Photo Credit: Israel Police
Police forensics at the scene examining body found in the Jerusalem forest Thursday, Aug. 28, 2014.

Lakewood, New Jersey officials confirmed on Thursday that the body of missing yeshiva student Aaron Sofer was found in the Jerusalem Hills, apparently the victim of an accidental fall while hiking.

“During the six days there was hope all along until his body was actually found,” said township committeeman Meir Lichtenstein, a friend of the family, according to NJ.com. “Obviously, there was grave concern because it was so long but I think that there was a lot of hope.”

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“The silver lining in the cloud is that Aharon’s disappearance and eventually death really united the community, brought a lot of good out in people. And there’s a lot of solace in that,” Lichtenstein added.

Sofer, 23 and who was a student at the Lakewood yeshiva,, will be buried in Israel, the New Jersey website reported.

His body was found around 4 p.m. (9 a.m. EDT) by a member of the Ichud Hatzolah emergency organization, Yisroel Erlich.

The searcher said he came upon “a man’s body among the shrubbery that seemed to match the missing student’s description” after a week of frantic searching by thousands of volunteers.

Police spokesperson Micky Rosenfeld, who has not confirmed the identity as of now, said, “It’s not clear how the person died,” Rosenfeld said, in part due to the condition of the body. Experts from the Abu Kabir Forensic Institute were summoned to the scene to examine the body on site in a closed-off area.

Sofer went missing last Friday while hiking in the forest with a friend, after the two took diverging paths heading down a steep incline. Police were notified when the student did not reappear late in the day for preparations just prior to the Sabbath. Sofer learns in a hareidi yeshiva in Jerusalem.

Sofer’s parents and uncle immediately boarded a flight for Israel on Saturday night, and by mid-week had offered a sizeable reward for his return in a video plea for the public’s help, posted on the internet.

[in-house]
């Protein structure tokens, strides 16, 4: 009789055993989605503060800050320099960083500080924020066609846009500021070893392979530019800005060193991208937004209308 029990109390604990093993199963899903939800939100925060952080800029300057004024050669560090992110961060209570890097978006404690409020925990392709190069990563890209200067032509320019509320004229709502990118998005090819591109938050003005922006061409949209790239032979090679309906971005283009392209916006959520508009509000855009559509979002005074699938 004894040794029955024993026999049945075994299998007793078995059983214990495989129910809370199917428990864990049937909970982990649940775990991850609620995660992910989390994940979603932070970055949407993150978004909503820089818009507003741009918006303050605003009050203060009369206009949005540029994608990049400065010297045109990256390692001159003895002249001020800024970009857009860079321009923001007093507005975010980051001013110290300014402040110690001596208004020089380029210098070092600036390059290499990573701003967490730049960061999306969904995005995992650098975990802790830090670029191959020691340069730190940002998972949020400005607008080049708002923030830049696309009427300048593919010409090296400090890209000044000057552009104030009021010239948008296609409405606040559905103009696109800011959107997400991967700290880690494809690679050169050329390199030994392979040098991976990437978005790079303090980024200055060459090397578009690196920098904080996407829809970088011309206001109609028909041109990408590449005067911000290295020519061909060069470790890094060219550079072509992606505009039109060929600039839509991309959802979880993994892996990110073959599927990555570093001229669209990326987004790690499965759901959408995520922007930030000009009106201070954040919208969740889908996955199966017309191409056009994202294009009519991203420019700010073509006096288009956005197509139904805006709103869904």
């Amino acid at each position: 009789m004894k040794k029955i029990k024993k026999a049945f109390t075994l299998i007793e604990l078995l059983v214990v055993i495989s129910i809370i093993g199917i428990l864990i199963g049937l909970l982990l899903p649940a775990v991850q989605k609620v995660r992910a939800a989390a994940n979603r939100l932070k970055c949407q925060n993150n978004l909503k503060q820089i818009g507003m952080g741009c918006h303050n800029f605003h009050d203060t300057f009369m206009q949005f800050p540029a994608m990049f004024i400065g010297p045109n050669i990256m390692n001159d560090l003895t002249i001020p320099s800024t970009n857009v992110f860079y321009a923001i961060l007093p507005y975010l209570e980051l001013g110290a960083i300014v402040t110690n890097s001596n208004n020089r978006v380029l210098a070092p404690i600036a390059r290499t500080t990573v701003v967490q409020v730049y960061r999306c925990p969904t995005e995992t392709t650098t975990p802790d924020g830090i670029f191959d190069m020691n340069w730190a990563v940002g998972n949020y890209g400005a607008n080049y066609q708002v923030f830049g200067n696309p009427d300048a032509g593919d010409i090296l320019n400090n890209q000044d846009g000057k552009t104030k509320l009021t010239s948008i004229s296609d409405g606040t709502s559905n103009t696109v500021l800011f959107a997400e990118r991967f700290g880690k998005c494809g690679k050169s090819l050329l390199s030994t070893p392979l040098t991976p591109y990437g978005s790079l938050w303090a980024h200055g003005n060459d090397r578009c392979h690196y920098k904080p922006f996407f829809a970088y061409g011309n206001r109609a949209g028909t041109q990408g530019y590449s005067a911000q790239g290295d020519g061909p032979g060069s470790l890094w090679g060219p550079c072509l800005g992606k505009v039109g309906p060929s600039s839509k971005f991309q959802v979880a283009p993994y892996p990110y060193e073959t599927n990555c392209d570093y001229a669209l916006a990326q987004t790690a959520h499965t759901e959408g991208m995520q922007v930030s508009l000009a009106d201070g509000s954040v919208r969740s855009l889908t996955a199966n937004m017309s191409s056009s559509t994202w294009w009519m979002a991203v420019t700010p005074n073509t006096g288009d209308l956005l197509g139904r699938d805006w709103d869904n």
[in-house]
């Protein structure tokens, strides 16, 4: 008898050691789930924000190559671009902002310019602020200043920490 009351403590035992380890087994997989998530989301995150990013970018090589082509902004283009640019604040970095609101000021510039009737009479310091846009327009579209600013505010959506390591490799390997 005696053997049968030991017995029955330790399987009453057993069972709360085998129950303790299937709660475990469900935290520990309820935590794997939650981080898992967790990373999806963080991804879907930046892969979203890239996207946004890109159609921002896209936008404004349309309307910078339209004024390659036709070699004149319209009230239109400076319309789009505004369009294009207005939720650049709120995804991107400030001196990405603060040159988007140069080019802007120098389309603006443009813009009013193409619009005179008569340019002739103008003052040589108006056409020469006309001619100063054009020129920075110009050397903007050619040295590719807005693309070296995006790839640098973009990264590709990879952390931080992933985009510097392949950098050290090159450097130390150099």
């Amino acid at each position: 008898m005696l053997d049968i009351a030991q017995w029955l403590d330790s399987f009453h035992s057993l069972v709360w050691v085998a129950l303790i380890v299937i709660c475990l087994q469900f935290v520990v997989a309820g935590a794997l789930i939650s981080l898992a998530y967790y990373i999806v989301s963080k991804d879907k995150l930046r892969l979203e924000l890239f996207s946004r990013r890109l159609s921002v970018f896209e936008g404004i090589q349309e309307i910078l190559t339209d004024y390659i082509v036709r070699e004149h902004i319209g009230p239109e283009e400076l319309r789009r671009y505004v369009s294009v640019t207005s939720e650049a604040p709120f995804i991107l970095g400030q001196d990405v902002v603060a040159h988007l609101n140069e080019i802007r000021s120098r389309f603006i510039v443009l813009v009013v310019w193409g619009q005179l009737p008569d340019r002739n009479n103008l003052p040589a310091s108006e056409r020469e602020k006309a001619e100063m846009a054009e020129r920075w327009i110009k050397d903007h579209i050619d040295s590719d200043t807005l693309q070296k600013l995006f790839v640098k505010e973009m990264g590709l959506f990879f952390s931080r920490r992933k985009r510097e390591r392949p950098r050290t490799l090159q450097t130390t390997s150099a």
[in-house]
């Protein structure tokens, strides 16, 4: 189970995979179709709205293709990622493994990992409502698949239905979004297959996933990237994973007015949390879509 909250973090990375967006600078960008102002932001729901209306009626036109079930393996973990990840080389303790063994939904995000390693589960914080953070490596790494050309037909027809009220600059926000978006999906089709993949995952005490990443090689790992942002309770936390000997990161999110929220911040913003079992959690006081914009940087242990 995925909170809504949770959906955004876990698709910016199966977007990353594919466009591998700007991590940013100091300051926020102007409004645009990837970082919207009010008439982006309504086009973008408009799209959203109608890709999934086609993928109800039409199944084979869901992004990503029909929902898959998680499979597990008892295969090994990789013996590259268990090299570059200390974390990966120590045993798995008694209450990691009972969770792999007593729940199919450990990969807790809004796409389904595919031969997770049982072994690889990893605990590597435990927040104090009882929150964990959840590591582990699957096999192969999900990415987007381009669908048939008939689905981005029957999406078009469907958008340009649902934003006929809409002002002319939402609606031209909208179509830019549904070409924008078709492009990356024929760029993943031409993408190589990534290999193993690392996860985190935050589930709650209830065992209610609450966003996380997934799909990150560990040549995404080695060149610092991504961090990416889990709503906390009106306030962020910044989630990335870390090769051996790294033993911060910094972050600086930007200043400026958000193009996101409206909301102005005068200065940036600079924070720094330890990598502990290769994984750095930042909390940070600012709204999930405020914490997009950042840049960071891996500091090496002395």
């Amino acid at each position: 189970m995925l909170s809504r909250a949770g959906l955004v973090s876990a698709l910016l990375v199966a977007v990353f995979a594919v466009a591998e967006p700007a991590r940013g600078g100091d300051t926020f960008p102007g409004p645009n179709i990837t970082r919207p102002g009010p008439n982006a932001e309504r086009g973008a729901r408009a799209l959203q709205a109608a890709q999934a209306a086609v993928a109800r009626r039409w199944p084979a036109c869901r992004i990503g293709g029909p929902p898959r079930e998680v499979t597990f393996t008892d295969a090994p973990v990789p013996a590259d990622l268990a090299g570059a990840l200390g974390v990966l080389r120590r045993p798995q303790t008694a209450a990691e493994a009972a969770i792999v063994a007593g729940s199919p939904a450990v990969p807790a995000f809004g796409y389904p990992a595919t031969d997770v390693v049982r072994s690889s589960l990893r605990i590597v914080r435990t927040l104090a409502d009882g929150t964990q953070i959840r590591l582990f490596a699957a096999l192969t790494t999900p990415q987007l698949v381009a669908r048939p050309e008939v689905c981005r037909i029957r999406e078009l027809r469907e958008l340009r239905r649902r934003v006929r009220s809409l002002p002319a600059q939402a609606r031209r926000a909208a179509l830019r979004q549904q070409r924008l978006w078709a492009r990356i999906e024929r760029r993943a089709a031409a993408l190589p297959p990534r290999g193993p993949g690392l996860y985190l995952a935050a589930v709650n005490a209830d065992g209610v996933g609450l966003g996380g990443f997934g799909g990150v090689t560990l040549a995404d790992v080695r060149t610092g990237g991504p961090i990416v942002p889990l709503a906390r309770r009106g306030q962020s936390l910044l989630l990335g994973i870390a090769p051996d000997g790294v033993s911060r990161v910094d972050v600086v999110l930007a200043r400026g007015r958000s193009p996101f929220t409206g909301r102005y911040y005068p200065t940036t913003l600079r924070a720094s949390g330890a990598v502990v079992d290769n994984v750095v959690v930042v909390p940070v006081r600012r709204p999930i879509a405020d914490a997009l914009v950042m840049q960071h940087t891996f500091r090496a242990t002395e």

In Sofer’s Orthodox Jewish community of Lakewood, prayer vigils were held daily. Local Congressman Chris Smith (R-NJ) and both US Senators had urged the State Department to shake loose all resources available to help in the search. Both American and Israeli officials said that “no stone was being left unturned.”

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Hana Levi Julian is a Middle East news analyst with a degree in Mass Communication and Journalism from Southern Connecticut State University. A past columnist with The Jewish Press and senior editor at Arutz 7, Ms. Julian has written for Babble.com, Chabad.org and other media outlets, in addition to her years working in broadcast journalism.

20 COMMENTS

  1. Every year, yeshva students with their lack of outdoor knowledge die of dehydration, from falls and drowning. There's no need to hike in the forest during a hot summer day. It's better to take a walk around Ein Kerem at 6 p.m. Years ago a few seminary girls died when they took one bottle of water with them to the Dead Sea in July. Yeshivas and seminaries should only allow students to hike or do other strenuous outdor activities in supervised groups.

    Baruch Dayan Haemet

  2. Like I said, let's wait to see how it happened. if it turns out to be an accident, there really is little we can do. If it turns out it was a homicide, depending on who did it would determine the punishment! We basically agree!

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